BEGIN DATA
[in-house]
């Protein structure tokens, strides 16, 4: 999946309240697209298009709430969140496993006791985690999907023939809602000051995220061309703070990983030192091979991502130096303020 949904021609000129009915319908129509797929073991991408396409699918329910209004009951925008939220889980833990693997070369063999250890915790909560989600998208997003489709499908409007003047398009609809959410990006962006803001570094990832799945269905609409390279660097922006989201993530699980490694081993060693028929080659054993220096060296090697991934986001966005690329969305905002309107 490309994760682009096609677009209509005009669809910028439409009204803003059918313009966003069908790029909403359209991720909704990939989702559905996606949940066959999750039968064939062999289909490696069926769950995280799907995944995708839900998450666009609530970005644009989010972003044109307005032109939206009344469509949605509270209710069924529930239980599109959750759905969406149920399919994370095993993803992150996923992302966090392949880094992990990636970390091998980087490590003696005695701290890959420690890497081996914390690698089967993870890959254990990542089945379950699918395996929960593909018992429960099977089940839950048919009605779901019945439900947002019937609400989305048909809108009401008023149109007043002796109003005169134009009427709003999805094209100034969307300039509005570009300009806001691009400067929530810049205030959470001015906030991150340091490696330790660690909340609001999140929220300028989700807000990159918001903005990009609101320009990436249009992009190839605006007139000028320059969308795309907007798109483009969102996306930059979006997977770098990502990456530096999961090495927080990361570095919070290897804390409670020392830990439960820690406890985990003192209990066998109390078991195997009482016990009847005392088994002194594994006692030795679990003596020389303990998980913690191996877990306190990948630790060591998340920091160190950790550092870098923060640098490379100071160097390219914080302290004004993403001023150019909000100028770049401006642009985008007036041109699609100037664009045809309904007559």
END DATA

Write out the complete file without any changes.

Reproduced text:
[in-house]
């Protein structure tokens, strides 16, 4: 999946309240697209298009709430969140496993006791985690999907023939809602000051995220061309703070990983030192091979991502130096303020 949904021609000129009915319908129509797929073991991408396409699918329910209004009951925008939220889980833990693997070369063999250890915790909560989600998208997003489709499908409007003047398009609809959410990006962006803001570094990832799945269905609409390279660097922006989201993530699980490694081993060693028929080659054993220096060296090697991934986001966005690329969305905002309107 490309994760682009096609677009209509005009669809910028439409009204803003059918313009966003069908790029909403359209991720909704990939989702559905996606949940066959999750039968064939062999289909490696069926769950995280799907995944995708839900998450666009609530970005644009989010972003044109307005032109939206009344469509949605509270209710069924529930239980599109959750759905969406149920399919994370095993993803992150996923992302966090392949880094992990990636970390091998980087490590003696005695701290890959420690890497081996914390690698089967993870890959254990990542089945379950699918395996929960593909018992429960099977089940839950048919009605779901019945439900947002019937609400989305048909809108009401008023149109007043002796109003005169134009009427709003999805094209100034969307300039509005570009300009806001691009400067929530810049205030959470001015906030991150340091490696330790660690909340609001999140929220300028989700807000990159918001903005990009609101320009990436249009992009190839605006007139000028320059969308795309907007798109483009969102996306930059979006997977770098990502990456530096999961090495927080990361570095919070290897804390409670020392830990439960820690406890985990003192209990066998109390078991195997009482016990009847005392088994002194594994006692030795679990003596020389303990998980913690191996877990306190990948630790060591998340920091160190950790550092870098923060640098490379100071160097390219914080302290004004993403001023150019909000100028770049401006642009985008007036041109699609100037664009045809309904007559």